Joshua’s devotion to Jesus Christ was soon producing spiritual fruit among his brothers in arms. John told me that his son “actually was holding Bible studies…they were ongoing, he was encouraging guys, and they were wanting to learn, and they were listening.”
After his death, his unit held a memorial service for him in Afghanistan. Joshua’s remarkable impact was evident there. “The Battalion Commander called me,” John said, “and told me that during their field service, he was almost speechless. He had never witnessed anything like that, where so many Marines – and some of these guys are battle-hardened and have seen things nobody should see – they were all in tears and, to a man, they were all completely heartbroken over having lost this particular Marine. He said that they recognized in him something that was much closer to God than they had ever seen before. And so the suggestion is that God will use that.”
A few days after the funeral, an AP reporter approached John to discuss the photograph. John asked to see it and was shown what he described as fuzzy, black-and-white prints, which bore little resemblance to the bloody, clear color photo now splashed across newspapers worldwide.
“I handed them back to him and said, ‘Look: Neither my wife nor daughter needs to see this. Nobody needs to see this. So if you’re asking me for my permission, you don’t have it. You need to go back and tell them that absolutely no one needs to see this. It doesn’t honor him, it doesn’t honor the Corps, it doesn’t honor God, it doesn’t honor this country, and it doesn’t do them, as a news agency, any service whatsoever.”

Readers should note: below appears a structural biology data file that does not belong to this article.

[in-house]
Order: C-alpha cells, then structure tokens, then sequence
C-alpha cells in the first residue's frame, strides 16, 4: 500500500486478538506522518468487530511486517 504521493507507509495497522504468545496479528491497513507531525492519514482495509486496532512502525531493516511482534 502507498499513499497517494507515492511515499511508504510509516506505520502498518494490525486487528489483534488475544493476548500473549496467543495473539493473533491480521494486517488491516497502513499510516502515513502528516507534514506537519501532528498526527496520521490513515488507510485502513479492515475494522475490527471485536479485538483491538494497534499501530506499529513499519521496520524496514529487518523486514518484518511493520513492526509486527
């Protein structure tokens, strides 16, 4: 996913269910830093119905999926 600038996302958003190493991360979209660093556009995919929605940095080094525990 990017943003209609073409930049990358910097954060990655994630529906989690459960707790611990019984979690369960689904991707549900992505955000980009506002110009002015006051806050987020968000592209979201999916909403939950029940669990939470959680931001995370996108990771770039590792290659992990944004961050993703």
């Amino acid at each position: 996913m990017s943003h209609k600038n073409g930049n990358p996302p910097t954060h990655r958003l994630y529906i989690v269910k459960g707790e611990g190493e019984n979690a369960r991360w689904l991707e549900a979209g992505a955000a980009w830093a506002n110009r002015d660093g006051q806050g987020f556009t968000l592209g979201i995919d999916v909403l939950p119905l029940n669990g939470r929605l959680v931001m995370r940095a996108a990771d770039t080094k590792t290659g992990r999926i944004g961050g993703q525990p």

Four days later, John Bernard followed up with a phone call to Associated Press leadership, emphatically reiterating his plea that they spare his family this additional, and wholly unnecessary, trauma. Not long after, the Secretary of Defense himself, Robert Gates, intervened, strongly encouraging the Associated Press not to subject the Bernard family to this torment.
They ran the picture anyway.
“I have very little use for the people who took the picture and even less for those who ran it. They had plenty of time to reflect on it, and they did it anyway,” John said.
And like many who read the story Julie Jacobson filed, John Bernard was stunned that she had to “wrestle” with a choice between helping save Joshua and continuing to ghoulishly snap away with her camera. “The fact that that would even be a dilemma for anybody … I don’t even know how to ascribe a thought to that. But the fact that she failed and went the wrong way says much, you know?
“All I can say is it comes back to Romans 1 where it says God will turn them over to a reprobate mind,” John offered. “This person [Julie Jacobson] reflects that.”
I asked John what he thought motivated the Associated Press in their compassionless assault on his grieving family, and he attributed it to greed. “There was exactly one purpose for this, and that was the bottom line, that was selling rags,” he told me. “It’s voyeurism at its worst.”
I share John Bernard’s assessment of all the principle players in this tragedy. And Jesus warned us of a day when, “because iniquity shall abound, the love of many will wax cold.”
That day, dear reader, seems quite near right now. And May God help us all.